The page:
Position Effects in Choice from Simultaneous Displays: A Conundrum Solved

Maya Bar-Hillel

From drop-down computer menus to department-store aisles, people in everyday life often choose from simultaneous displays of products or options. Studies of position effects in such choices show seemingly inconsistent results. For example, in restaurant choice, items enjoy an advantage when placed at the beginning or end of the menu listings, but in multiple-choice tests, answers are more popular when placed in the middle of the offered list. When reaching for a bottle on a supermarket shelf, bottles in the middle of the display are more popular. But on voting ballots, first is the most advantageous position. Some of the effects are quite sensible, while others are harder to justify and can aptly be regarded as biases. This paper attempts to put position effects into a unified and coherent framework, and to account for them simply, using a small number of familiar psychological principles.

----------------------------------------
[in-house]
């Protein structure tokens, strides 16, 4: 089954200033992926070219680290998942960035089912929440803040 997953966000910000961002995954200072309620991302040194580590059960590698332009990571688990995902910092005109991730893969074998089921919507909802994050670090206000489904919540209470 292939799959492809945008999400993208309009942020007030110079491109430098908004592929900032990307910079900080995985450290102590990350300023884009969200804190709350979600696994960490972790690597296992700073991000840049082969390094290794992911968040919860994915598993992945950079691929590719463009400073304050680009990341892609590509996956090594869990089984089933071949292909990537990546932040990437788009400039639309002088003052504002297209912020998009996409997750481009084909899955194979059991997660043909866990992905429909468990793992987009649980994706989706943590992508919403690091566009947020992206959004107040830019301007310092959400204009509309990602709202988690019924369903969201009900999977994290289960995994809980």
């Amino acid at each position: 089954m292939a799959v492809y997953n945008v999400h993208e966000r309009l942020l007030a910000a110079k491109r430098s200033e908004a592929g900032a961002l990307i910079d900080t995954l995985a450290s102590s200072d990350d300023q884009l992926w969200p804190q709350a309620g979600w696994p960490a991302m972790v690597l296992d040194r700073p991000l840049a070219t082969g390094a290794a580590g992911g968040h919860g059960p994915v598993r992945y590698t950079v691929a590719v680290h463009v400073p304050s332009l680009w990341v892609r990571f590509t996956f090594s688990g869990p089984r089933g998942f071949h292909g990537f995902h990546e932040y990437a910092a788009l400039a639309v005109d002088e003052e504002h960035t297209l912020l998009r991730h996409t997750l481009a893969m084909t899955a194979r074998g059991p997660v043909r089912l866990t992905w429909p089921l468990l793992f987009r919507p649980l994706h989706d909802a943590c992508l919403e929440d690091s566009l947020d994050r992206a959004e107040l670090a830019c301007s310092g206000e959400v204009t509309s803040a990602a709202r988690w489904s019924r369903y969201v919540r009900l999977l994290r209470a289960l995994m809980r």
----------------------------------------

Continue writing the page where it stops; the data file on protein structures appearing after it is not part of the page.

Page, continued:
January, 2015
Published in: 
Perspectives on Psychological Science 2015, Vol. 10(4), p. 419–433.